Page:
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Dalton Myers | Unionising, the smart move for athletes

Published:Saturday | July 13, 2019 | 12:00 AM
In this file photo from Tuesday, October 16, 2012, former national midfielder Jermaine Hue (left) hurdles a tackle from Antigua and Barbuda’s Luke Blakely during a Concacaf World Cup Qualifying game at the National Stadium. Hue famously filed a lawsuit against the Jamaica Football Federation in 2014.

I was recently asked on a Hitz 92FM radio show why I think there’s always discord between athletes and sport federations and clubs in Jamaica. My simple answer is that sport, as a business, has made both sides demand more of each other; now, each simply wants to maximise profit like any other business. However, in sport, issues tend to be very public, and invariably, both sides will try use the media (traditional and new) to get their message out.

There’s a history of player strikes and player lockouts globally, even players who have taken their organising bodies to arbitration or directly to court. In the Caribbean, we’ve had cases such as Jermaine Hue’s 2004 lawsuit against the Jamaica Football Federation (JFF), or Trinidad and Tobago players against the T&T Football Association over wages from the 2006 FIFA World Cup. We know of the many instances between Cricket West Indies (CWI) and the players, especially through the West Indies Players Association (WIPA). Player strikes are more prevalent in team sports such as football, American football, basketball, baseball, and less likely in individual sports like athletics and swimming, primarily because of the risks associated.

In cricket, WIPA and CWI are engaged in discussions on the new Collective Bargaining Agreement (CBA), and so far, both have remained silent on its progress. Over the past two decades, we can remember the infamous NBA player lockout of 2011 (the fourth of all time), and the 2011 NFL lockout (the longest work stoppage) among others. Most of these lockouts are the result of players and owners having disagreements over the percentage split of income during the period covered by the CBA. In netball, we’ve also had stand-offs between players and national associations.

There will always be tense negotiations. We are even likely to see more issues developing locally among players, sponsors, associations and other stakeholders.

Distrust of administrators

This is because many athletes have a genuine distrust of administrators, while many administrators think they have the right to earn more from athletes, as they are the ones who initially invested in the athlete.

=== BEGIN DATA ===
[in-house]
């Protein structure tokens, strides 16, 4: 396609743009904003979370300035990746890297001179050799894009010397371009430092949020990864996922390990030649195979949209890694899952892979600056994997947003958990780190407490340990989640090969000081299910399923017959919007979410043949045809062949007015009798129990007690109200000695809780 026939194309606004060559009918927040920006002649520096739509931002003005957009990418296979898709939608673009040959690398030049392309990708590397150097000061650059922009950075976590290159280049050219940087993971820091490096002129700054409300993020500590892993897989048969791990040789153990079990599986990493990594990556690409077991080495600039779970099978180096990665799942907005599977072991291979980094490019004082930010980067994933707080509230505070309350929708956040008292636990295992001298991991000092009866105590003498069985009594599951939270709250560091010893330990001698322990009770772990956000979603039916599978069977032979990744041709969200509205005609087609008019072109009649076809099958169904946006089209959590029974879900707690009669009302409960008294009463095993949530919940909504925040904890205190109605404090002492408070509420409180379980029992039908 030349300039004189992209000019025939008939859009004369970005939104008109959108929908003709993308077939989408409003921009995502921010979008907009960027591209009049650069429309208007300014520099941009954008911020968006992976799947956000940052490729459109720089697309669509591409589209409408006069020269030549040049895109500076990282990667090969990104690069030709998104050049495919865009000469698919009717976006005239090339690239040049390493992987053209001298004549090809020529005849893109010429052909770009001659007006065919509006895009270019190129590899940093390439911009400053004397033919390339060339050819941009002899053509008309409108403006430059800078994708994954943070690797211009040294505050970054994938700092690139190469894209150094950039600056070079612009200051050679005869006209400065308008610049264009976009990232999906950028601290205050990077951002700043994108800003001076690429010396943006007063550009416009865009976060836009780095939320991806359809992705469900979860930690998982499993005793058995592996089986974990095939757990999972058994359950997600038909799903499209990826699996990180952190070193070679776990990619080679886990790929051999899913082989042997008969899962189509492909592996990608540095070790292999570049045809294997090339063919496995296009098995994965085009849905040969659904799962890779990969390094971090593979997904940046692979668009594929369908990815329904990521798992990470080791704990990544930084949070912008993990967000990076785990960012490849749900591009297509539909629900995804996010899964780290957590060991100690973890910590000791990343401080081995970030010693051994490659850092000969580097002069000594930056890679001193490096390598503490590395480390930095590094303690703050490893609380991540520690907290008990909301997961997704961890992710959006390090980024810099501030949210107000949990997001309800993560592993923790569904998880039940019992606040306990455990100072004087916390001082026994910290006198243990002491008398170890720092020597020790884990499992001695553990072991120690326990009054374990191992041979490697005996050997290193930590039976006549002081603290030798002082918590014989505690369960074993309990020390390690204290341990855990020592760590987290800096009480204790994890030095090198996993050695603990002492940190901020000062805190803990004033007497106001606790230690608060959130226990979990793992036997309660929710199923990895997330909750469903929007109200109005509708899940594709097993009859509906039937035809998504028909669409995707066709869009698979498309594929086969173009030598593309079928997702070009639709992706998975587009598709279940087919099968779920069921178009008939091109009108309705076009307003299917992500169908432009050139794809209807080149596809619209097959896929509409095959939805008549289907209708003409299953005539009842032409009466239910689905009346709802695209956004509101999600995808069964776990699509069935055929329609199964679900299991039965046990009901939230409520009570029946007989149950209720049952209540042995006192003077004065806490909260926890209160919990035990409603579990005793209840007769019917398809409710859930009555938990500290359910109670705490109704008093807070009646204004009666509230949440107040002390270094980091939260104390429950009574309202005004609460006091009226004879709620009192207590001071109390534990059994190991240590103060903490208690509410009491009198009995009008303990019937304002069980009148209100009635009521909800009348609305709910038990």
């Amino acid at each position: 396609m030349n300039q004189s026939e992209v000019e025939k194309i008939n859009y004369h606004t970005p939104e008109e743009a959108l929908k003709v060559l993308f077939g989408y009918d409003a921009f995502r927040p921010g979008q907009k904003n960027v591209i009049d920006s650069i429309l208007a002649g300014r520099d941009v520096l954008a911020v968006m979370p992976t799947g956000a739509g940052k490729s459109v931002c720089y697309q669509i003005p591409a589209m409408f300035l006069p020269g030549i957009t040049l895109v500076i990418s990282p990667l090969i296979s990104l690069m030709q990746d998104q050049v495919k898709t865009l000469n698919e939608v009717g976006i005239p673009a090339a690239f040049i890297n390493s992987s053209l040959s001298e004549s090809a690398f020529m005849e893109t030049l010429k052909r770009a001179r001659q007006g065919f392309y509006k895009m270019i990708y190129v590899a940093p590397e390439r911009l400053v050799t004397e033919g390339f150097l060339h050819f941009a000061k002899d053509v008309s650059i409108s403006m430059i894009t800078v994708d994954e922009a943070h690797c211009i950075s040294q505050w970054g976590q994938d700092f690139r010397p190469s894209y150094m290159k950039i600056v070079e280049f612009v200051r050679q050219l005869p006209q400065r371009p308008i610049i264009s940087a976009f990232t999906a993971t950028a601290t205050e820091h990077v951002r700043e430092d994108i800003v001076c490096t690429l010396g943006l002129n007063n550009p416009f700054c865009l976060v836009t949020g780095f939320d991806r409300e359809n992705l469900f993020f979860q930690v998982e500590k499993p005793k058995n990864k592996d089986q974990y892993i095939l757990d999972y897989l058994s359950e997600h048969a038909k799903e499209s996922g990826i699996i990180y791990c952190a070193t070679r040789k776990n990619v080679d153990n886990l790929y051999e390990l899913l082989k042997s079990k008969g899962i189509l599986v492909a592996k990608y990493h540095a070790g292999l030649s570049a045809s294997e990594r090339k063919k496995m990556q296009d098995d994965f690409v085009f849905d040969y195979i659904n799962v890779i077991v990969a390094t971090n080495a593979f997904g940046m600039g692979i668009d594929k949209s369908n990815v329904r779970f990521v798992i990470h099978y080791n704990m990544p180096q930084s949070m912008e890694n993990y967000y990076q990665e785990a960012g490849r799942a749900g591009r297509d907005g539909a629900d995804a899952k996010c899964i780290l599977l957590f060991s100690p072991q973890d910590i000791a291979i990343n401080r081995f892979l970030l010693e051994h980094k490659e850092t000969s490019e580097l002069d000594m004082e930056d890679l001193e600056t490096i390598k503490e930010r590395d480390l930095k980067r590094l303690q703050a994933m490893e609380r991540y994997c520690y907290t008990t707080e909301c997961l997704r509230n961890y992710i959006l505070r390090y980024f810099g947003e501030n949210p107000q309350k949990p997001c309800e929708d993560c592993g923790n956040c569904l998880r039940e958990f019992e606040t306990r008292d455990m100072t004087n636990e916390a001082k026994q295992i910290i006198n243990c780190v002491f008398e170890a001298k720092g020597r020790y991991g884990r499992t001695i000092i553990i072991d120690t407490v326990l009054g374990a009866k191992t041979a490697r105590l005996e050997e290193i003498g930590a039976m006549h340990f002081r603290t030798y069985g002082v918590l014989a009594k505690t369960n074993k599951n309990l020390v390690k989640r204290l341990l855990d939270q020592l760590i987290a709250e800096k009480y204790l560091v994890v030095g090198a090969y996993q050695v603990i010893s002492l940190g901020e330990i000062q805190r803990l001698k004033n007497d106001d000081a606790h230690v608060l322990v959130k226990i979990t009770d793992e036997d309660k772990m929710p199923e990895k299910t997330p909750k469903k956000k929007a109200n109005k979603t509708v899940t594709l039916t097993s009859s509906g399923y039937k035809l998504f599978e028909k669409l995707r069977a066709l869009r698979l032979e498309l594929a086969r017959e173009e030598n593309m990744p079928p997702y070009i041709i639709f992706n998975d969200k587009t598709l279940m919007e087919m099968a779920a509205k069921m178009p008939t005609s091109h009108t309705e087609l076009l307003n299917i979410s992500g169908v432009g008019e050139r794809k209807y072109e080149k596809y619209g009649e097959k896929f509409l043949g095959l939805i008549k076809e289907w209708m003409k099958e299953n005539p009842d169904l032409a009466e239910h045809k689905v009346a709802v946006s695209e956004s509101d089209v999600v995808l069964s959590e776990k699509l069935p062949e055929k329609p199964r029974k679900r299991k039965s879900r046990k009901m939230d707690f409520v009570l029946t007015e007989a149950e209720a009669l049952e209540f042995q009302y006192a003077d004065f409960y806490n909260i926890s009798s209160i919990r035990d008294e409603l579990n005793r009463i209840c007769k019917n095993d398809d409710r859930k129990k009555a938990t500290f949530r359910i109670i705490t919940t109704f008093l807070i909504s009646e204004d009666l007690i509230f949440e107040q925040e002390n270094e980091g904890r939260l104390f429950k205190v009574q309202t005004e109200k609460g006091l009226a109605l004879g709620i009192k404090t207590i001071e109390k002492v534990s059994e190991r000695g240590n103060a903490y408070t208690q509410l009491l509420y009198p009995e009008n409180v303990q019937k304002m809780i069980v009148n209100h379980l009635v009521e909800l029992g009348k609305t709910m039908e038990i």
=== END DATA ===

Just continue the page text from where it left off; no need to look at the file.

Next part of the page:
However, it doesn’t prevent athletes from questioning the earnings that administrators generate from their image. So increasingly athletes, either through agents or players’ associations and CBAs, are constantly seeking to earn more from each dollar that associations or clubs generate from their participation.

Locally, you will hear the Reggae Boyz arguing for a larger percentage of winnings, or regional cricketers requesting more funding from CWI, especially from image and television rights. Globally, we are also familiar with athletes challenging the International Olympic Committee (IOC) to get more of the revenue generated from the Olympic Games. The IOC has always maintained that majority of its earnings go back to the National Olympic Committees (NOCs), but the athletes’ argument is that that money may not trickle down to them.

Additionally, most athletes believe (rightfully or not) that much of the money generated from their work does not benefit them in terms of development due to pilferage and corruption by sport administrators.

To compound matters, most administrators do not engage their athletes in discussions about funding and related possibilities.

Our regional sportspersons need more support in navigating this sports business web in order to maximise their earnings.

I am still calling for more players/athletes’ associations in Jamaica, especially for netball, track and field, and football, primarily because those are our most successful sports in terms of generating income.

There can be many challenges in establishing and structuring such associations and we could end up setting up a body that later falters in terms of looking out for athletes. Remember WIPA and some of its own players had a public spat which caused some to leave the players’ union.

However, if athletes want to earn more and protect their image, this is best done under an umbrella group that acts as a unionised body.

Players’ unions not only provide support for upcoming athletes, but also guidance for sportsmen and women who may not be familiar with the many regulations they will encounter.

So while the strikes, lockouts, and disagreements may continue to arise, I can only hope that in the Caribbean, our athletes will increasingly have the support personnel to help them navigate the various issues.

Dalton Myers is a sports consultant and administrator. Email feedback to daltonsmyers@gmail.com or tweet @daltonsmyers